Fifty years from now there will be only 10 institutions in the whole world that deliver higher education.
—Sebastian Thrun, founder of a sky-rocketing digital university
There is a higher education experiment happening right now that could topple traditional universities. For elite universities, the brand they have built might not be relevant in the near future. And the old stigma of earning a degree online will fade. This article overviews the digital shift in education that goes far beyond ‘offering courses online.’
Earn a degree online?
Yes, you should. But not from DeVry. Or the Education Connection. Or the University of Phoenix. Those online degree programs might be using new technology but they are selling the old, tired promise: college education is the path to security, wealth, and realized potential.
A different groundswell is already moving. And traditional higher education institutions will soon feel its influence. Last month, I saw a random tweet, offering an online course on How to Build a Search Engine. I signed up. The course is taught by two prominent computer scientists, Sebastian Thrun, a Stanford research professor and Google fellow, and David Evans, a professor on leave from the University of Virginia. It began as an experimental free online course. And it took off. Over 90,000 students enrolled in one course. And 160,000 students signed up for Thrun’s online course on artificial intelligence.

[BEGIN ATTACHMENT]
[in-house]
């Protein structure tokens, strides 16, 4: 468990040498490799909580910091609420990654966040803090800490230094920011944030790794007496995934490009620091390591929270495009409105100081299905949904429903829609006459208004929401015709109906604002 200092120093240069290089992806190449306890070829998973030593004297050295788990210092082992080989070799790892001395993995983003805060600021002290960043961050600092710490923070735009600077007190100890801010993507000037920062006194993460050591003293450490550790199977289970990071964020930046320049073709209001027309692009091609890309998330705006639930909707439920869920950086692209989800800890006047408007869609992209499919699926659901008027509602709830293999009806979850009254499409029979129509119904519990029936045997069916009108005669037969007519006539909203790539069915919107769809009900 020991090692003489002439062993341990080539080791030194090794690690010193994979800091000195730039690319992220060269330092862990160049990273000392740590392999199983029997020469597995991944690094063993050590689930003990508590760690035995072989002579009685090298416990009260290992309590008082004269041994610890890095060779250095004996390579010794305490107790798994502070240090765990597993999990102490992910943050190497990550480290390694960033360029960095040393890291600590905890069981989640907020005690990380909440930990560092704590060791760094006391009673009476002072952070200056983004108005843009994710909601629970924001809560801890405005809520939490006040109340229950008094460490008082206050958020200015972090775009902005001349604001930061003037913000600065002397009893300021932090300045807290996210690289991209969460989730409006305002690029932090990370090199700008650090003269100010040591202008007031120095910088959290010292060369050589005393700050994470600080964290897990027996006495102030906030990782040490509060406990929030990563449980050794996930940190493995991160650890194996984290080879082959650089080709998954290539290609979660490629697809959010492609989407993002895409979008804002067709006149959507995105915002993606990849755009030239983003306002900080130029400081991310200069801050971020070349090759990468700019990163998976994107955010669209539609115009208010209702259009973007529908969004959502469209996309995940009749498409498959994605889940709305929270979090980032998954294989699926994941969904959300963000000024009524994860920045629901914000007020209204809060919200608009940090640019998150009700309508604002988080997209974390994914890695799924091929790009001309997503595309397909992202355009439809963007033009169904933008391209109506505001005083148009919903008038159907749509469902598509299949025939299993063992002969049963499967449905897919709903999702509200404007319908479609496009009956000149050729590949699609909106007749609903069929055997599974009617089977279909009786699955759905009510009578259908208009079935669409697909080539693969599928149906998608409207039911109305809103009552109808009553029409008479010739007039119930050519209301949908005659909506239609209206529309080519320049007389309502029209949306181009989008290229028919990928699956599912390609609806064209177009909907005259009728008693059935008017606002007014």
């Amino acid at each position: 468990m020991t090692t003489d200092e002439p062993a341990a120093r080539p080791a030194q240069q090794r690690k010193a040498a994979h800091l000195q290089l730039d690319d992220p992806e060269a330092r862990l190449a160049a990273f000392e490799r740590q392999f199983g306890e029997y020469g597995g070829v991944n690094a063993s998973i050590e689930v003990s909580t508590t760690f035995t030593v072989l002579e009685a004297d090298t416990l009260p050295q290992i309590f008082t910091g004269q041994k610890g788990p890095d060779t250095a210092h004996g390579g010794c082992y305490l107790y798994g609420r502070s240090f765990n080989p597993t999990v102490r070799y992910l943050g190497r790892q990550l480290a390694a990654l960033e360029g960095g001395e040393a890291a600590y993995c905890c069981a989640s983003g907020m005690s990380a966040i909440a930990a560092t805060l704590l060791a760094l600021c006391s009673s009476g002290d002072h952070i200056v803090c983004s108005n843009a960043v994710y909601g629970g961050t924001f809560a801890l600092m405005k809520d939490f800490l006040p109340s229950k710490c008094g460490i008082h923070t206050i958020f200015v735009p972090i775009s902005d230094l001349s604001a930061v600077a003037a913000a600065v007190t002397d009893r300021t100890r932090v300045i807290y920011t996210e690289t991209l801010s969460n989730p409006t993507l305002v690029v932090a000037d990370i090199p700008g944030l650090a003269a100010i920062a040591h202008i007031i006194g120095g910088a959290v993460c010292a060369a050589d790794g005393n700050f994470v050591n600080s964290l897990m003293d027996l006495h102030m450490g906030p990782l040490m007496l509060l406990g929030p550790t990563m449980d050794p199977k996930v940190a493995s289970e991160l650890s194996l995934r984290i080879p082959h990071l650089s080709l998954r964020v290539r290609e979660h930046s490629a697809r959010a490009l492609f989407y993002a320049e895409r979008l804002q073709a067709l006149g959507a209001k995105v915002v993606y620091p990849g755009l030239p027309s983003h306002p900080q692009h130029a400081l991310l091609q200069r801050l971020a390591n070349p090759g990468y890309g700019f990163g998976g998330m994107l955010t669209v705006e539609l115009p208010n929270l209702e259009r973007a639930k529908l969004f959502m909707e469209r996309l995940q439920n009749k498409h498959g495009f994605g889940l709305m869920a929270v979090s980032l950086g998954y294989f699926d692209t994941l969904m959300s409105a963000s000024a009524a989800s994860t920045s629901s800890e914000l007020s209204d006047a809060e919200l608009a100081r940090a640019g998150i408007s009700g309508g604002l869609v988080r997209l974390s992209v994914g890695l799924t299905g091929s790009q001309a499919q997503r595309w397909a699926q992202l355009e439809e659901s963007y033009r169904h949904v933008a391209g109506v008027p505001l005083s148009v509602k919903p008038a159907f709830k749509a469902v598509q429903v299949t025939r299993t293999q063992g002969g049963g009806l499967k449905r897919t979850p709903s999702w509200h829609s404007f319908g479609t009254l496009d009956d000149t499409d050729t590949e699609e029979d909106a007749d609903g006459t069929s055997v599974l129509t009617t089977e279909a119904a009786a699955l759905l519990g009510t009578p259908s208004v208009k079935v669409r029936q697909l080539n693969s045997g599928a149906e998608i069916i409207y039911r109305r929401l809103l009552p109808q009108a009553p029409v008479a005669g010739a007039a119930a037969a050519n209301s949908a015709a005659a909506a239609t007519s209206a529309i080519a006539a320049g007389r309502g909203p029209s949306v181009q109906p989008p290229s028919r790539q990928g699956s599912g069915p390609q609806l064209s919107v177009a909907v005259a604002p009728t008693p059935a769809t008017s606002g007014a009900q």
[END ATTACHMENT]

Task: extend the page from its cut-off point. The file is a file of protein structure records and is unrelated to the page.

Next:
A couple of guys, a website, some excellent online coursework, and hundreds of thousands of students. Since then Mr. Thurn quit Stanford and will now focus his energy building these few online courses into Udacity – an online educational site for the masses.
The scale is impressive. But only the beginning. As Mr. Thurn told the New York Times.
Having done this, I can’t teach at Stanford again. I feel like there’s a red pill and a blue pill, and you can take the blue pill and go back to your classroom and lecture your 20 students. But I’ve taken the red pill, and I’ve seen Wonderland.
Stanford, of course, is nervous. They don’t want to put their name on it. Or, they want their name attached to it, but not on it. Because education operates in a stock market of exclusivity. If you let a million people take a course with the Stanford emblem, your elite value drops.